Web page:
The Pacific region, which is only home to a quarter of the world’s population and includes Vanuatu, houses some of the highest rates of an overweight population, from more than 50% to as high as 90% of the population. In the Pacific it is responsible for 80% of all deaths and 40% of the population has been diagnosed with NCDs. In Vanuatu specifically, it accounts for 70% of all deaths and cardiovascular diseases accounts for over 1/3 of all total death of all ages. In a study done in 2013, only 5% of adult females and 10% of adult males were free of any of the preventable risk factors for acquiring NCDs.

    Atchin is a community comprised of over 20 villages with a population of over 2,000 peoples. In relation to the country statistics for NCDs, Atchin is relatively low but as my counterpart pointed out, its most likely due to undiagnosed cases because of lack of screening. Back in 2017, we began a new screening program for NCD as part of our community outreach, which already had a strong childhood vaccination program. My counterpart, who is the area nurse, along with my nurse aid and nurse practitioner and I, we would rotate every week where our screening was held and a few times, sessions were held on market days. This was successful in that we were able to promote awareness as well as encouraged anyone to stop by during clinic hours for a free screening and consultation which included a blood pressure check, BMI calculations, blood sugar, waist measurements and health education.

    On the side, I was doing exercise off and on, sometimes by myself and sometimes with my host siblings and sometimes with children from my village. Exercise has so many benefits and it was something that could be started, sustained and shared. In early January of 2019, I felt confident enough in my relationship with my community that I decided it was time to start an exercise program. The exercise club was opened to anyone, children, women and men, young and old. With enthusiasm and support from all of my colleagues at the clinic, we started running it twice a week in the afternoons on the clinic grounds. It started out with only 3 of us and then through a different collaboration with one of my French primary schools, the principal heard about it. She approached me and wanted to bring her class to participate as part of their sports program. We grew from there, and she along with my staff began encouraging anyone and everyone to join – people walking on the road, family members, and even the truck drivers! A few men attended but it grew to be mostly woman, mamas from the nearby villages, young and old and children. I was so surprised but extremely humbled by the support, enthusiasm and strength of all these women."

    Click Here For Full Article

     

  • Aaron Hilliker posted an article
    Volunteer Eric worked with his community to complete 72 toilets. see more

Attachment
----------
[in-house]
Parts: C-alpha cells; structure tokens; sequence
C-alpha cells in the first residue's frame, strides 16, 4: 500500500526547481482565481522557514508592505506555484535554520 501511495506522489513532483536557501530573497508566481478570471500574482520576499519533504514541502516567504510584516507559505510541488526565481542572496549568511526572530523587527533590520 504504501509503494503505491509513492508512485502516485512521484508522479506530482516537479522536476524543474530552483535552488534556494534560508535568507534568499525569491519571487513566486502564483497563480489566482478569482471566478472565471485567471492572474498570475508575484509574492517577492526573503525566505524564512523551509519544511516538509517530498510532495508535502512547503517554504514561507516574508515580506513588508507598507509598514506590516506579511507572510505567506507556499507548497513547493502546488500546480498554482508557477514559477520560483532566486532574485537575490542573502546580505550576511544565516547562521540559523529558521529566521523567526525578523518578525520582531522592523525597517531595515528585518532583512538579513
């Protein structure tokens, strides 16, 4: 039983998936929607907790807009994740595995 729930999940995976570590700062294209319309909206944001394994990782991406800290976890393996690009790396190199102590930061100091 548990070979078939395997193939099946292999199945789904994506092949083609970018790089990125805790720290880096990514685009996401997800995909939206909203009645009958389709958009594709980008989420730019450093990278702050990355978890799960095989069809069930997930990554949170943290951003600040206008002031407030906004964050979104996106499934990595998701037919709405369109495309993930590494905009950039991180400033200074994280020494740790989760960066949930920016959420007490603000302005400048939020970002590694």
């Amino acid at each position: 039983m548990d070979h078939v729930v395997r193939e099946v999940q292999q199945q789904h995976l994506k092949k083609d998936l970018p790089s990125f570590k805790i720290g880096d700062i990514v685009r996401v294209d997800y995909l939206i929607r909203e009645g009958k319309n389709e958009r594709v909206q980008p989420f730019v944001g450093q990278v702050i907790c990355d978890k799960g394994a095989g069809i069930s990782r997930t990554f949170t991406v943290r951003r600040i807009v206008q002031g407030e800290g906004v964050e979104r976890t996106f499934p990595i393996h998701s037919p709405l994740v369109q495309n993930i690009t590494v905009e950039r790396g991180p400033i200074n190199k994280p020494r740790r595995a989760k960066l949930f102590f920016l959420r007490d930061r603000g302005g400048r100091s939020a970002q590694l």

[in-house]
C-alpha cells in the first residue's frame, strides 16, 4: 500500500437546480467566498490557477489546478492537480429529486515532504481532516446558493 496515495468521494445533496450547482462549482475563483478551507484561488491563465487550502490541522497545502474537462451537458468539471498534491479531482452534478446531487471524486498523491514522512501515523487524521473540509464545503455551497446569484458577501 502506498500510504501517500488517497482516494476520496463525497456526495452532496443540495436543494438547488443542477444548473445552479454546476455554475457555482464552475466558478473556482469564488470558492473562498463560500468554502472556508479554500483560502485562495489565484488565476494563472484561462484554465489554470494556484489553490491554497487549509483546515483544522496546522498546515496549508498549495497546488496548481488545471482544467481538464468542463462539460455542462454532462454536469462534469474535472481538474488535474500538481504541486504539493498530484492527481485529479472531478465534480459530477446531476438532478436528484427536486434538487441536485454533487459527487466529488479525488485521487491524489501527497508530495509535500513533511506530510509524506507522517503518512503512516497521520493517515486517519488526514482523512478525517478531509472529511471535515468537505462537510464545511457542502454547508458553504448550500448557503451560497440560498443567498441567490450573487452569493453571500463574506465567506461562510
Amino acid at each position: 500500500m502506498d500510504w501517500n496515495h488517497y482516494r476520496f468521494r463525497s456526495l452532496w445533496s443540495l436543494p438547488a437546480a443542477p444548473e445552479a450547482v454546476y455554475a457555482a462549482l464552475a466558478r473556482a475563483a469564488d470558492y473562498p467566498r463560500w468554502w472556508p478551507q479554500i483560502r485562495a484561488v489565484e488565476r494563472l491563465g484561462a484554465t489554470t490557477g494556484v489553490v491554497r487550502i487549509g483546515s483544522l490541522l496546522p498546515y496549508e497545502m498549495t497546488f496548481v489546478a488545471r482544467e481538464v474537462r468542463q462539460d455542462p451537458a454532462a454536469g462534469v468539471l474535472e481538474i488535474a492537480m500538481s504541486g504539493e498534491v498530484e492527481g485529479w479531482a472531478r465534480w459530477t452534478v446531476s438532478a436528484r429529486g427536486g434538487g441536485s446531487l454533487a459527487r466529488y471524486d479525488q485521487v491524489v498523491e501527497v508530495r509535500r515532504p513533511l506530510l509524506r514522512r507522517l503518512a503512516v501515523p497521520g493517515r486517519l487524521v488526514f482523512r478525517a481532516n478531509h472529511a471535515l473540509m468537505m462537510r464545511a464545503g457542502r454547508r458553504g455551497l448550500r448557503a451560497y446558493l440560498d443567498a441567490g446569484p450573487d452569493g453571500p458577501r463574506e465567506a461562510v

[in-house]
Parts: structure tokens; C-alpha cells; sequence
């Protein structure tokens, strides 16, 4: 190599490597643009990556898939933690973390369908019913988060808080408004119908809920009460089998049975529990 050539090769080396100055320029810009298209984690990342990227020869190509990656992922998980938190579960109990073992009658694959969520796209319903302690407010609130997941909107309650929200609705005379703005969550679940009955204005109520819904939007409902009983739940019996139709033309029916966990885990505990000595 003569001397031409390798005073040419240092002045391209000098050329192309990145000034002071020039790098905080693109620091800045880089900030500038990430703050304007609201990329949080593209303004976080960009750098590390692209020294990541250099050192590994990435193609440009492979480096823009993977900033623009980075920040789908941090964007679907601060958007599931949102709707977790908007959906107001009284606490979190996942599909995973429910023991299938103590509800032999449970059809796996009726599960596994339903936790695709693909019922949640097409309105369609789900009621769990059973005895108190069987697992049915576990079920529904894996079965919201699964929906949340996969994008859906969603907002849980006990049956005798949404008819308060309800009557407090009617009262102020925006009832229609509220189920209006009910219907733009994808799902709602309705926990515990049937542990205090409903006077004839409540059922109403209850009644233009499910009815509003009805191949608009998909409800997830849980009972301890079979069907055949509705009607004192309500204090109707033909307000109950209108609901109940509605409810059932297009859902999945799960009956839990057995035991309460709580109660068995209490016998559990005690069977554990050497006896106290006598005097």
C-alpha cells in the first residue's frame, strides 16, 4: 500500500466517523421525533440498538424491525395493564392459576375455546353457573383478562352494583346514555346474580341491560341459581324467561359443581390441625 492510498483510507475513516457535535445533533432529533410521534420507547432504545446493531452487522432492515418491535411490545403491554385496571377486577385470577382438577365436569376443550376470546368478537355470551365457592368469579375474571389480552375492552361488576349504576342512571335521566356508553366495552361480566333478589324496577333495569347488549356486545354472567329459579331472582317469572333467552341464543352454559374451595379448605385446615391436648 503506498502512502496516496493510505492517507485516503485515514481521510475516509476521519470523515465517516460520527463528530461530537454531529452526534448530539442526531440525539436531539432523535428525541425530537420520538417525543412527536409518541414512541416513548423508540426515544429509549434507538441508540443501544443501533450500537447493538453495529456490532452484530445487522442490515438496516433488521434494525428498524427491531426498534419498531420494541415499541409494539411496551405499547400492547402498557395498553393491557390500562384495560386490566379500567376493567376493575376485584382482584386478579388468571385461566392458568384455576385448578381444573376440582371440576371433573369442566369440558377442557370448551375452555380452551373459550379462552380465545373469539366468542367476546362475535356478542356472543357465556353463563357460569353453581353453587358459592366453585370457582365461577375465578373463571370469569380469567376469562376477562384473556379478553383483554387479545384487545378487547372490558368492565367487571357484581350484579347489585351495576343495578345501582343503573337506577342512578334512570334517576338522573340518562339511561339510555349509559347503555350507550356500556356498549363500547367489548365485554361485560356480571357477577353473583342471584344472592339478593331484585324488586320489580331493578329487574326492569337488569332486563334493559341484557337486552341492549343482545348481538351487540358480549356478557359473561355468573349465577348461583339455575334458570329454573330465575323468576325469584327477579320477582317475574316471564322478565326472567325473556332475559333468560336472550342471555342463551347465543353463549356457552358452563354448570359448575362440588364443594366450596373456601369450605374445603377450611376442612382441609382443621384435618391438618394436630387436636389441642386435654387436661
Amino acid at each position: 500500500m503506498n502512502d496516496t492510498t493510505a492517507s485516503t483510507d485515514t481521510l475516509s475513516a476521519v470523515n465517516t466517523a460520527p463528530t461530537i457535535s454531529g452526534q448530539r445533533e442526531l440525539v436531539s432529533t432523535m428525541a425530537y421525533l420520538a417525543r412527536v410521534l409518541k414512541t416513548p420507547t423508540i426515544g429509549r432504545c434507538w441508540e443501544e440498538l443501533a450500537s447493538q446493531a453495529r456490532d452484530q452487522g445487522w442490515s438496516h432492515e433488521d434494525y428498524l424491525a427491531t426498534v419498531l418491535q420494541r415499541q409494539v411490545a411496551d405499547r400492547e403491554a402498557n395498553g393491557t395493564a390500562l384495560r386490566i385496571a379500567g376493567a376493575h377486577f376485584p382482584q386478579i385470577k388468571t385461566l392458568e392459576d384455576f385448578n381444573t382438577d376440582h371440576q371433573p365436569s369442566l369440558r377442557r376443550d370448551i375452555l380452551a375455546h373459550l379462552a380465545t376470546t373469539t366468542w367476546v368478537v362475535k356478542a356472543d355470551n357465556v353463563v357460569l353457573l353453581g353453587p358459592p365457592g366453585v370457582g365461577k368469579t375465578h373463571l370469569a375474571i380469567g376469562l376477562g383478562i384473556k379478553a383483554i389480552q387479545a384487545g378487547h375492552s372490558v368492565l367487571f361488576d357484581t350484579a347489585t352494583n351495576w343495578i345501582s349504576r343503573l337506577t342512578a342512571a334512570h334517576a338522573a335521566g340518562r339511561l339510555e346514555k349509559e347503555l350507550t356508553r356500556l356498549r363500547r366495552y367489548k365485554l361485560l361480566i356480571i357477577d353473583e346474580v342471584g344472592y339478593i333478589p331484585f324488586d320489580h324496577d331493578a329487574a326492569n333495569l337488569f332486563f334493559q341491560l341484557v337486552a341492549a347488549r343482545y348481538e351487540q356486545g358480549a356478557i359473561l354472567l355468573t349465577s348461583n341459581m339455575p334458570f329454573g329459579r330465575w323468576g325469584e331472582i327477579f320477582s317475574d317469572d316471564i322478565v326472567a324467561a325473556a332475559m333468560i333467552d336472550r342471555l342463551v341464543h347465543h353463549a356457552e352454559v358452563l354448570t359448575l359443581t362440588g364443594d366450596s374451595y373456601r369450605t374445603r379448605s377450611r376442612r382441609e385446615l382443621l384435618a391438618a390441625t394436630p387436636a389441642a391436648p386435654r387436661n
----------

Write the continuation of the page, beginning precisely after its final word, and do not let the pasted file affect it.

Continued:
Source: The Daily Post

    Published: October 12th, 2019

    In Brief: Volunteer Eric worked with his community to complete 72 toilets.

     

    From the Article:

    The community of Vitimboso, Vanua Lava, TORBA has 142 households with a population of 678 which is the largest village in TORBA.

    ADRA, an NGO in Vanuatu, along with Peace Corps Volunteer Eric Schreiner conducted a community survey in Vitimboso.

    During the survey that was conducted, every toilet in the community was evaluated based on the set criteria by ADRA criteria giving them a quality rating. ADRA found that of the 105 total toilets in the community, 10 toilets are adequate, and 10 toilets need repairs varying from a repair of the slab, structure, or pipe. The survey also showed that 85 total 105 toilets in the community need to be completely replaced. Of these 85 toilets that need a full replacement a majority of these toilets are bush toilets. The remainder are VIP toilets that are weathered, damaged, and unsatisfactory. The local clinic has two toilets, the local school has eight toilets, and the remaining 95 toilets are shared among the 142 households in the community.

    Vitimboso’s Peace Corps volunteer Schreiner organized meetings with the new primary health care committee, the nurse, and the chief to put a plan to build new toilets in the community in Early December.The community decided to move through with an application for the USAID’s small grants fund and were approved. The goal for the community is for every household and community space (Aid Post,nakamal, church, community event area) to have their own VIP(ventilation improved pit) toilet,constructed properly so that the toilet works functionally. The grant rewarded wasn’t large enough to complete new toilets for the 142 households and the community spaces so the community went forth with building just 72 VIP toilets for 72 selected households in the community of Vitimboso. The leaders of the community grouped the community into five groups with each group leader looking after approximately 15 households. With the help of Peace Corps volunteer Schreiner and the communities carpenter each group leader was trained how to make a toilet using the VIP toilet manual written in Bislama that was made by Mr Schreiner.

    Click Here For Full Article

  • Friends of Vanuatu posted an article
    A highly-detailed, interactive graphic of TC Harold emergency response activities. see more

    Title: "TC Harold Response Activity"

    Author: NDMO

    Source: NDMO.GOV.VU

    Published: Updated June 5th, 2020

    Brief: A highly-detailed, interactive graphic and map of organizations and activities currently active in response to TC Harold in Vanuatu. 

     

     

    From the article: 

    "The National Disaster Management Office (NDMO) is the government’s agency responsible for coordination of preparation and responses to emergencies and disasters across Vanuatu. The 3W infographic below contains latest information response activities by organisations and clusters"

     

    Click Here To Access Interactive Graphic